Supportive Care in Cancer

, Volume 19, Issue 2, pp 203–210 | Cite as

An exploration of the influences on clinical decision making and the culture of blood transfusion practise in cancer-related anaemia using an ethnographic methodology

  • Liz Bishop
  • Sara Faithfull
  • Helen Allan
Original Article



This study seeks to explore the cultural practises, which shape the culture of transfusion, and to identify the key elements, which influence clinical decision making in blood transfusion in haemato-oncology and lung cancer patients.


The assessment and decision making processes for blood transfusion were explored using fieldwork observation, six patient and nine clinician interviews based on ethnographic methodology. Data were analysed using thematic analysis.


First, the findings suggested that despite anaemia and transfusion being ubiquitous in this cancer setting, it sits low in the hierarchy of clinical concerns (The unimportance of anaemia). Second, there is a great deal of uncertainty surrounding the diagnosis and management of this clinical problem; but this uncertainty was acknowledged by both patients and clinicians (Acknowledging uncertainty). Third, clinicians and to some extent patients, are socialised into the practise of the sub-discipline (Socialisation in practise). Fourth, the haemoglobin level was used as a distinct fragment of information on which to assess for the presence of anaemia and base the decision to treat with blood transfusion (Disaggregation of the body).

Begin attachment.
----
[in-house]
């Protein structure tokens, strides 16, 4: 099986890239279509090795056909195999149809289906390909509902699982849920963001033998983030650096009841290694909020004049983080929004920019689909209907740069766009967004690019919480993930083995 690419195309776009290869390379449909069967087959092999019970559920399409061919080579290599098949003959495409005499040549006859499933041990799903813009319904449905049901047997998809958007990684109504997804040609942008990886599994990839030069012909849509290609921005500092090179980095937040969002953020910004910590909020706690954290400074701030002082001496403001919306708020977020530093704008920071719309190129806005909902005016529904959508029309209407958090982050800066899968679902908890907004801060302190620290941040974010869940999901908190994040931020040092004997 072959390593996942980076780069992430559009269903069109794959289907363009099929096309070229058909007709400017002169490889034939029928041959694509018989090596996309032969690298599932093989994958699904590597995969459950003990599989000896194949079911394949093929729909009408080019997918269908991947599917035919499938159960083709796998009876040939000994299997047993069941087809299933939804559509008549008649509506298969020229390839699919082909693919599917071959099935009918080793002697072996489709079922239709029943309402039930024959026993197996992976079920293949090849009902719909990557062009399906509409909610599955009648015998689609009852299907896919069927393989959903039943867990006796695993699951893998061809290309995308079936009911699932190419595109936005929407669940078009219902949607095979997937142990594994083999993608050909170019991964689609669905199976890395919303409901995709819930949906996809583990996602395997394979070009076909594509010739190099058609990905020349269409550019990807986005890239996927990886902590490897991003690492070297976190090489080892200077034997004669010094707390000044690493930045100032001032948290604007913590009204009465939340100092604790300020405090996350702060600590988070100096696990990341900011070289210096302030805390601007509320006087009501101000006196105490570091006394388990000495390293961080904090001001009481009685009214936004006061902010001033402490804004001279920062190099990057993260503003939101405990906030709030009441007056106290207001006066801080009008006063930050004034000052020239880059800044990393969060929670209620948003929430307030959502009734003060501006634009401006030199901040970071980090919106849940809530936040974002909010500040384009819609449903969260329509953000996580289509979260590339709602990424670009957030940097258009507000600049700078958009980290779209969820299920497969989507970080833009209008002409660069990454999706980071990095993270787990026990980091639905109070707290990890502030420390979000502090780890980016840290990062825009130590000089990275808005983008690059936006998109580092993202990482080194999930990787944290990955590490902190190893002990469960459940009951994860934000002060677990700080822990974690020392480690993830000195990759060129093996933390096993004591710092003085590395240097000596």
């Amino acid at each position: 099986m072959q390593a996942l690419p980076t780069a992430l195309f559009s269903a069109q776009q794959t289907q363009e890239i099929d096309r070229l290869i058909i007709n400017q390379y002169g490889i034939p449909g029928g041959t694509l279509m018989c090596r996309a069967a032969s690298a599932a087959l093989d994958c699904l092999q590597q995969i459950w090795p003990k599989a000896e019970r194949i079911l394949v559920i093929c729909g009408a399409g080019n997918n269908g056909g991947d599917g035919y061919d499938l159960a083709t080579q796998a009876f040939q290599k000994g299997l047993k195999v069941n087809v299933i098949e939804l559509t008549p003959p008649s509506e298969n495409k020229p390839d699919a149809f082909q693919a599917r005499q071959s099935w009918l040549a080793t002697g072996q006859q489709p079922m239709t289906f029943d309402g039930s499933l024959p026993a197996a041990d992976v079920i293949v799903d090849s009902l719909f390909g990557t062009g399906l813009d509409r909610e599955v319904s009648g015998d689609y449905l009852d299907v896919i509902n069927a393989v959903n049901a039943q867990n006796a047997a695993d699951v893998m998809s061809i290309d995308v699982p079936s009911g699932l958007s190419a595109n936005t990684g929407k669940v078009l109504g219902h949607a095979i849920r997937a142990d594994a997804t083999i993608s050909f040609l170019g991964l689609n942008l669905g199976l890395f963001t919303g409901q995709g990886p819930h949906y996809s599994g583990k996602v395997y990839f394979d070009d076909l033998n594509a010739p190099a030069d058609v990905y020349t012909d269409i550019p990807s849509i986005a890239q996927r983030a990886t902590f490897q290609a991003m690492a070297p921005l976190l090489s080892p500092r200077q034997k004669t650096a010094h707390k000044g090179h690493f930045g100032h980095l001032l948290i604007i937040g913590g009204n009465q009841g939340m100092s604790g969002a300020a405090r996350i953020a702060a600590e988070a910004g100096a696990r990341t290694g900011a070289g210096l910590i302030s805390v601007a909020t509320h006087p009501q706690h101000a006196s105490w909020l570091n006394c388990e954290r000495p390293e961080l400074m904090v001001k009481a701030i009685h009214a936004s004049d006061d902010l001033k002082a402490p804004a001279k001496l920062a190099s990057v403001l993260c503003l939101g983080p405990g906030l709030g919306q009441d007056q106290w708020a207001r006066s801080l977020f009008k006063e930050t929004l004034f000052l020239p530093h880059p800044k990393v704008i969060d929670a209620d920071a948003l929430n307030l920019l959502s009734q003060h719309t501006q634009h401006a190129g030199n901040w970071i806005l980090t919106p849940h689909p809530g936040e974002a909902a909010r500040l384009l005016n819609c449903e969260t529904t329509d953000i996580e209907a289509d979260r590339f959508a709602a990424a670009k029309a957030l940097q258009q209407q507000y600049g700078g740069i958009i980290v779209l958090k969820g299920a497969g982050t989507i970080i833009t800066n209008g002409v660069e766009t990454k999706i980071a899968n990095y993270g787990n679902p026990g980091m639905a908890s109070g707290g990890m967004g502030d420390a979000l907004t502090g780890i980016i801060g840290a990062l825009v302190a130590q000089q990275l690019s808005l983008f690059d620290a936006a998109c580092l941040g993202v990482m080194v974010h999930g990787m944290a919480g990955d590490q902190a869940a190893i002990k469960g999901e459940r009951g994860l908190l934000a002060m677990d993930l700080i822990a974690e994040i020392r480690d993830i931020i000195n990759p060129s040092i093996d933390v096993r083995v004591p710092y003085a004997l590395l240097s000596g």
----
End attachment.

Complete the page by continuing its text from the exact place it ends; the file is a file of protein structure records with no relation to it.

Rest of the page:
The management of anaemia is not a priority in this setting; however, by understanding the complexity of factors for variation in practise in the clinical context, new models for learning transfusion skills can be developed. Furthermore, different collaborative groups could be organised to develop optimal transfusion practises, for example to include nurse-prescribing of blood components or by developing patient-centred decision making systems.


Anaemia Blood transfusion Cancer, neoplasms Culture Decision making 



The authors would like to thank Guy’s and St Thomas’ NHS Foundation Trust for funding the research and Professor Sara Faithfull and Dr. Helen Allan of Surrey University for their supervision of this study. This study was undertaken as part of a Doctorate in Clinical Practice.


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Copyright information

© Springer-Verlag 2010

Authors and Affiliations

  1. 1.Guy’s and St Thomas’ NHS Foundation TrustGuy’s HospitalLondonUK
  2. 2.European Institute of Health and Medical SciencesUniversity of SurreyGuildford, SurreyUK

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